Booting up rural high-speed internet is high on the wish list for Saskatchewan's small towns.
"There's a need for it across the country, but particularly in Saskatchewan, because we've got such vast areas with not a lot of people living in them," said Saskatchewan Association of Rural Municipalities president Ray Orb.
SARM is doubling down on its stance that rural internet is an essential service — which has only grown more important as rural communities' education, health care and business shift online during COVID-19.
The three main federal parties are all pledging to kick-start the rollout of service in communities where coverage remains spotty.
The Liberal and Conservative platforms promise to apply a 'use it or lose it' approach to carriers who've bought spectrum rights, telling them they need to develop rural service or risk losing those rights.
Orb said that's a good direction. If big players aren't developing rural service, he wants them to make way for smaller internet providers to fill the gap.
The NDP's platform promises to declare high-speed internet an essential service, with plans to make it available for all within four years. The platform says that's an early step to creating a Crown corporation “to ensure the delivery of quality, affordable telecom services to every community.”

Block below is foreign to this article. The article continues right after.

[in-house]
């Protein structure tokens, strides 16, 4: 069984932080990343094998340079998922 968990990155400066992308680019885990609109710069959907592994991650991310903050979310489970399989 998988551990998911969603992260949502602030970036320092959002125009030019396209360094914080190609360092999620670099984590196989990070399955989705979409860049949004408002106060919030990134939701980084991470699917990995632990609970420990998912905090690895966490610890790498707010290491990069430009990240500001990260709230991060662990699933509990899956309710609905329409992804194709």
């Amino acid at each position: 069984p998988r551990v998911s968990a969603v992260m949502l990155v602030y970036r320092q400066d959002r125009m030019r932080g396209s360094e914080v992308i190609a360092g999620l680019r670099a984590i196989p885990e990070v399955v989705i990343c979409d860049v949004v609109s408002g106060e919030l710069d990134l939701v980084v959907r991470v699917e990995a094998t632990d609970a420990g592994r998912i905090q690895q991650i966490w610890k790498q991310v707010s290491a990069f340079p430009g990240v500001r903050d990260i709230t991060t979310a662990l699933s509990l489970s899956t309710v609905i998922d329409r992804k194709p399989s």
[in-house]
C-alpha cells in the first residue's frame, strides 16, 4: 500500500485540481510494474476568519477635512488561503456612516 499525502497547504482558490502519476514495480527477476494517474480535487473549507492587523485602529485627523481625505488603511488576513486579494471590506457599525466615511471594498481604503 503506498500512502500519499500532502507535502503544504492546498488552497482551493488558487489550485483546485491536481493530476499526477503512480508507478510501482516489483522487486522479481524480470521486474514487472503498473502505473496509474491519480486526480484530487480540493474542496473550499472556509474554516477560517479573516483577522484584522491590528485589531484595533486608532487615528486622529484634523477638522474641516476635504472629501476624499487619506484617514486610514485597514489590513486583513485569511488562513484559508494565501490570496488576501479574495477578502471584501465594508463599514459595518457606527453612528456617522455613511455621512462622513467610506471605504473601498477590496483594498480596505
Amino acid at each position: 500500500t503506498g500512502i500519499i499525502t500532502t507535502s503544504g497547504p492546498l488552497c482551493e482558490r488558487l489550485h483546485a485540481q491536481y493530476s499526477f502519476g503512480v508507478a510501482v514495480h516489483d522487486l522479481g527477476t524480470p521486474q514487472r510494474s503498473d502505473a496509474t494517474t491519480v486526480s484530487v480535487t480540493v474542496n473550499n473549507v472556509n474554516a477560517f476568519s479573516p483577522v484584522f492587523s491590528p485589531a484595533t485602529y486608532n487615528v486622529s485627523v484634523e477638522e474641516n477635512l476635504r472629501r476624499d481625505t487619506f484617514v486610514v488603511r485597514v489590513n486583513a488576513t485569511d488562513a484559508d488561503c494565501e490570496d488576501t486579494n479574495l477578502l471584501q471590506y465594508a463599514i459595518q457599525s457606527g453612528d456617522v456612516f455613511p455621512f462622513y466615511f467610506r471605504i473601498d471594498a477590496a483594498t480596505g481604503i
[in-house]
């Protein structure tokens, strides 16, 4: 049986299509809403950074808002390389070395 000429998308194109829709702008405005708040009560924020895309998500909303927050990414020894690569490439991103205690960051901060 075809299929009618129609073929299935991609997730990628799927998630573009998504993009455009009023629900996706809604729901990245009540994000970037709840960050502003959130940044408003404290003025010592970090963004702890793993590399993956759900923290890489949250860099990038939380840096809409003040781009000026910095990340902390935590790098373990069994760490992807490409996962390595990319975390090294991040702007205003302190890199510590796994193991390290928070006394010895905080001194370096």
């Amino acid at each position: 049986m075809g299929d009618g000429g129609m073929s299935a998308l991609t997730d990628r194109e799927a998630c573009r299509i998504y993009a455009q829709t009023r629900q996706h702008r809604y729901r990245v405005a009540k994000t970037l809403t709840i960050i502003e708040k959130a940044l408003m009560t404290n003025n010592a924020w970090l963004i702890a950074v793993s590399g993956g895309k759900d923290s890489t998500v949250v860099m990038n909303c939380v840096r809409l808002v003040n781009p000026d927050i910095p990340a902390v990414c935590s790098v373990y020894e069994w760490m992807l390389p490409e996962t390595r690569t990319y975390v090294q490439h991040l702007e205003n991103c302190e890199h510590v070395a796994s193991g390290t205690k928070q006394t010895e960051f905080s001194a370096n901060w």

The Conservatives are also pledging for high-speed internet to be available for everyone by 2025.
Meanwhile, the Liberals say their plan will push carriers to reach "access milestones between now and 2025." The party's 2019 platform said the service should be available for all by 2030.
Those benchmarks can't come soon enough for Orb. He wants funding to ramp up in the next five years.
"I think they need to really rethink that (year) — 2025 is still basically four years away and I think we need to look at what's happening right now. There needs to be more funding now."
SARM isn't the only organization raising the alarm over poor internet and cell service. The Agricultural Producers Association of Saskatchewan has also called on federal parties to fix rural connectivity woes that affect farmers' business.
SARM also wants farmers to get sequestration considerations under the carbon tax, a better safety net for farmers emerging from a punishing drought, and more money for rural infrastructure.
Many rural roads and bridges are in dire need of repair and replacement, but "we haven't been getting a lot of federal funding coming into Saskatchewan," Orb said. "We don't think we're getting our share."
He said these issues highlight the important of consultation, especially because an early election prevented some priorities — like getting a carbon tax exemption on grain drying — from making it into law.
"There's some good policies and there are some that aren't so good for rural Canada," he said. "And I think, for whoever gets elected, consultation is important."
Nick Pearce, Local Journalism Initiative Reporter, The StarPhoenix